It might help if we knew which wireless chipset your card uses:
from a command prompt will probably tell us that, and what method of driving the card you are using. Native Linux driver or ndiswrapper.
There are two other possibilities I can think to check. Firstly not all linux drivers are happy with the "draft n" capability turned on in an access point and secondly, not all linux drivers are constructed to use all the channels available in all parts of the World. As an instance, in Europe we can use channels 12 and 13 in our Access points but some Linux drivers seem not to work with them.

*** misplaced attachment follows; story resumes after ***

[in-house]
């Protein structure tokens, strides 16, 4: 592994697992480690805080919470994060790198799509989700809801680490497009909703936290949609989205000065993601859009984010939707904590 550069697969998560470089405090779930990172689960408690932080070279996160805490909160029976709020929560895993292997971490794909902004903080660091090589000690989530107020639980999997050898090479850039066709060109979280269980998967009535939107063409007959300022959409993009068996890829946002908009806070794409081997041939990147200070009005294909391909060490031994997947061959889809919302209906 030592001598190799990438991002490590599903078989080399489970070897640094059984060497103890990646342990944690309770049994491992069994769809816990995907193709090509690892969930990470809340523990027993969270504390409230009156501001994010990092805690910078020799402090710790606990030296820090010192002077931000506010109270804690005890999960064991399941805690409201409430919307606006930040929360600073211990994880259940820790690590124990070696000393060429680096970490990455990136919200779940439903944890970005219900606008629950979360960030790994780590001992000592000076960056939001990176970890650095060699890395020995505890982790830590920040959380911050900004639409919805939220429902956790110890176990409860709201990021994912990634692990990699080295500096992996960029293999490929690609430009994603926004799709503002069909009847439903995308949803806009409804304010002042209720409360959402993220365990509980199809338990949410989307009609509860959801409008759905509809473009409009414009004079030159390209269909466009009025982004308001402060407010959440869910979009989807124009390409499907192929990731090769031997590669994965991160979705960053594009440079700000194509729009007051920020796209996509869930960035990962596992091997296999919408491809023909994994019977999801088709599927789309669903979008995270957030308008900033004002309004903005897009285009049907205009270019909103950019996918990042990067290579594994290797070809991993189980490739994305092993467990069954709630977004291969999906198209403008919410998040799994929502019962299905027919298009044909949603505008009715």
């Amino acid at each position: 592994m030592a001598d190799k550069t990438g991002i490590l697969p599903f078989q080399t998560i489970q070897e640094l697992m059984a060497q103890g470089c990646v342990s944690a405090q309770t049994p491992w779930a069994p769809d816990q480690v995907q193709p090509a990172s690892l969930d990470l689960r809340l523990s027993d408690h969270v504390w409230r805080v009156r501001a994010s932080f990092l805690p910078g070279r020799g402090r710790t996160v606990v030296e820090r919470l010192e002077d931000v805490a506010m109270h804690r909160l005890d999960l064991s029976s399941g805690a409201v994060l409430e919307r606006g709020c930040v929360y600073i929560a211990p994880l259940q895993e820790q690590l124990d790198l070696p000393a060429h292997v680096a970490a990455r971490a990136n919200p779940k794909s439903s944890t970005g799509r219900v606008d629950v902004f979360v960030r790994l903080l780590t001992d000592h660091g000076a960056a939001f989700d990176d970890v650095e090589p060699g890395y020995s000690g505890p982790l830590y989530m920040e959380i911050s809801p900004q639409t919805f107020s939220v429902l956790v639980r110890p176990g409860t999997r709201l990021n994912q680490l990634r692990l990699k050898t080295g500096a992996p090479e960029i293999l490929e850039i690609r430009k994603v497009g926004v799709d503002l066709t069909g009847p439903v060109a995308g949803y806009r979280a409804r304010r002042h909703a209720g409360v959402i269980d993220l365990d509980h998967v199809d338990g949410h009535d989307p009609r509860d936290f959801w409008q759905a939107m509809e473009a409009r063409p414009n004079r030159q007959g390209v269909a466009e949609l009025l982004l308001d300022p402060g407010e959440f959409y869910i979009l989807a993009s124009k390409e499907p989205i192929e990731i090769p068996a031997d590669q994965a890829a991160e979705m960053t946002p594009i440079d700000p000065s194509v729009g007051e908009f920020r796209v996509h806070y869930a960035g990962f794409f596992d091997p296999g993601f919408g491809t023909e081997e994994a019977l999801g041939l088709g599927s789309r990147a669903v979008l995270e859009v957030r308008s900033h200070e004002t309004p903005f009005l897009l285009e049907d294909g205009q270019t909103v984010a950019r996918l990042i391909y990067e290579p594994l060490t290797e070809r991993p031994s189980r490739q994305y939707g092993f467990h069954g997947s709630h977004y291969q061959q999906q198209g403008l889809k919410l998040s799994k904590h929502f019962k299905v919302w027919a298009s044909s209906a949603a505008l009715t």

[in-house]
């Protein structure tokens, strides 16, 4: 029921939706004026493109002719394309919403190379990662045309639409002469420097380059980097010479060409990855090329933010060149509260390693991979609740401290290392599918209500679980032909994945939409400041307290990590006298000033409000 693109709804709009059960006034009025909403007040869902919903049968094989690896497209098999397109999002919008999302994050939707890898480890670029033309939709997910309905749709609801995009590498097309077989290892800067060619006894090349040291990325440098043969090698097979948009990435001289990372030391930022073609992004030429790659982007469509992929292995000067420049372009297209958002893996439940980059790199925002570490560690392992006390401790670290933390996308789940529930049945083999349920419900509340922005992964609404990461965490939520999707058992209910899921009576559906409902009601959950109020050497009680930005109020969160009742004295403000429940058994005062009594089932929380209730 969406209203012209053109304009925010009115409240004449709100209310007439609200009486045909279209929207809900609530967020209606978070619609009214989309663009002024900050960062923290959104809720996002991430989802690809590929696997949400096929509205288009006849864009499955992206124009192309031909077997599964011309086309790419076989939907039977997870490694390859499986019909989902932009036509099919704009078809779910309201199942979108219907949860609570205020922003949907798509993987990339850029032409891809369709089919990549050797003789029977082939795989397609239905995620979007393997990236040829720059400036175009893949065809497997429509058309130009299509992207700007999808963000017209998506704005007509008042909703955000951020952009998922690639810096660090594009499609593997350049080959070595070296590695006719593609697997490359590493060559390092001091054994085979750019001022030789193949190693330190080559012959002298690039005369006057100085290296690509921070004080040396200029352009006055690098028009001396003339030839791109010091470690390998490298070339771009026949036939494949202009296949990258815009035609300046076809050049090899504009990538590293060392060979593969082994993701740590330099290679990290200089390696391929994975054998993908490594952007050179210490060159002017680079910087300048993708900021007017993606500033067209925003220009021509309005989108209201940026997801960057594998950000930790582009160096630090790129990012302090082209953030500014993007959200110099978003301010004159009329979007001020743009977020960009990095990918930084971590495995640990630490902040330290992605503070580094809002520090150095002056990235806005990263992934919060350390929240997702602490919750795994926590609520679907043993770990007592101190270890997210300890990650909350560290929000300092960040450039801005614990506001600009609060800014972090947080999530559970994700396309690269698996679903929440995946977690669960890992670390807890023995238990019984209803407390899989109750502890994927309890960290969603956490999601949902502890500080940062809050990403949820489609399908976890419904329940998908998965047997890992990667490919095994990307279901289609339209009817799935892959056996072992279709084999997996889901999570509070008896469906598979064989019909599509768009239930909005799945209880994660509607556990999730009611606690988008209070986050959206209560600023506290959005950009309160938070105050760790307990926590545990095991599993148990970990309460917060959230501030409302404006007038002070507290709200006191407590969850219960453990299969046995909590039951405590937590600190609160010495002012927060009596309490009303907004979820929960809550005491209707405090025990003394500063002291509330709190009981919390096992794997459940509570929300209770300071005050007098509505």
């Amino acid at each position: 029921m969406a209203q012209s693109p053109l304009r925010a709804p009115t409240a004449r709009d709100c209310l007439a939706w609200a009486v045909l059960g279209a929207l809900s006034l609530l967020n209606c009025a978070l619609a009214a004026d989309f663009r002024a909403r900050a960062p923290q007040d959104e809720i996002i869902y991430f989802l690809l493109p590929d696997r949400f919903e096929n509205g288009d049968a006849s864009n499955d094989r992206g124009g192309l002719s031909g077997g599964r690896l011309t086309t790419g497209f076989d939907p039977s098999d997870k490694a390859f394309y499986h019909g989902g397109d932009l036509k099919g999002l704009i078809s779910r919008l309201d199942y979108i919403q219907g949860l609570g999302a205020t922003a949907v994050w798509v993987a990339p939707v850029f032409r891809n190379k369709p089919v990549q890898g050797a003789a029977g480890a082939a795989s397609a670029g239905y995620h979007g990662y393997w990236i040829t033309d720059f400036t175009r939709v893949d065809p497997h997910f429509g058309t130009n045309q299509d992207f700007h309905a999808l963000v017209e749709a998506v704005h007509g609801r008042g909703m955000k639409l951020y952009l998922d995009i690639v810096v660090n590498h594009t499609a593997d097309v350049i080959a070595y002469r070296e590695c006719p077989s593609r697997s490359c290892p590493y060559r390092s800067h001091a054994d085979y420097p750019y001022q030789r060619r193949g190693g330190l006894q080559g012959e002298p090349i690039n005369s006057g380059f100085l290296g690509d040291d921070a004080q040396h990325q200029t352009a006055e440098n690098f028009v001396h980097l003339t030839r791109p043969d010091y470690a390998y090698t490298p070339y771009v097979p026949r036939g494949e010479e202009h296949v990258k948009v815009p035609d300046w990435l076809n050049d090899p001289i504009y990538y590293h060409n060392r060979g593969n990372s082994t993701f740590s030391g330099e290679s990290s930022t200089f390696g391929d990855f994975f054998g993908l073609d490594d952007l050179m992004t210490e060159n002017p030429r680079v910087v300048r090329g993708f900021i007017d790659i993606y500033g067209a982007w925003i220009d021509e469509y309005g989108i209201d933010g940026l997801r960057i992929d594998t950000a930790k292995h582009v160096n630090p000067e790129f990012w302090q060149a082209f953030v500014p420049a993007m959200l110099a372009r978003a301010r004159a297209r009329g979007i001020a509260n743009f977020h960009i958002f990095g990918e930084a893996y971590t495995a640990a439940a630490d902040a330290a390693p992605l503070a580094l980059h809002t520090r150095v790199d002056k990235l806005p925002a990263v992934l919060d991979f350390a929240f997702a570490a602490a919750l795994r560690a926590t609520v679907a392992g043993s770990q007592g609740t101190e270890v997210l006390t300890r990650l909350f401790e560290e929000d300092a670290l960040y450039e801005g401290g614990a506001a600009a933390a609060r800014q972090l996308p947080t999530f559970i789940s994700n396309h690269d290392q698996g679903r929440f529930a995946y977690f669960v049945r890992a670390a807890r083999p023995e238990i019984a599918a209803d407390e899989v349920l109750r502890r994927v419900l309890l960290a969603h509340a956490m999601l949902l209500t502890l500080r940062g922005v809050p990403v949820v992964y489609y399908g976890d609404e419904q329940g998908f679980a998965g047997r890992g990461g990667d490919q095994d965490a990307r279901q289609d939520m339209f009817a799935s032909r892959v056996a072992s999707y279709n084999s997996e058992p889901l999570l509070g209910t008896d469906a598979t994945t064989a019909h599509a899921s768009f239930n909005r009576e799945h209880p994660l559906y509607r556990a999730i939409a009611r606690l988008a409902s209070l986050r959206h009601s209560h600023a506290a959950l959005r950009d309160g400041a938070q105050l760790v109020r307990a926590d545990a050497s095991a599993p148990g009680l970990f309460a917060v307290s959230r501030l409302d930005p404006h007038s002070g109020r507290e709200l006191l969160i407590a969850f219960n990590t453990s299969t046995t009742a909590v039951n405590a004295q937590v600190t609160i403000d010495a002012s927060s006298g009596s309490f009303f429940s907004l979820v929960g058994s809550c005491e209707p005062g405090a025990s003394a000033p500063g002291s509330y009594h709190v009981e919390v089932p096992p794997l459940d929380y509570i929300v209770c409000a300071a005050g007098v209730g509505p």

Might be worth experimenting with.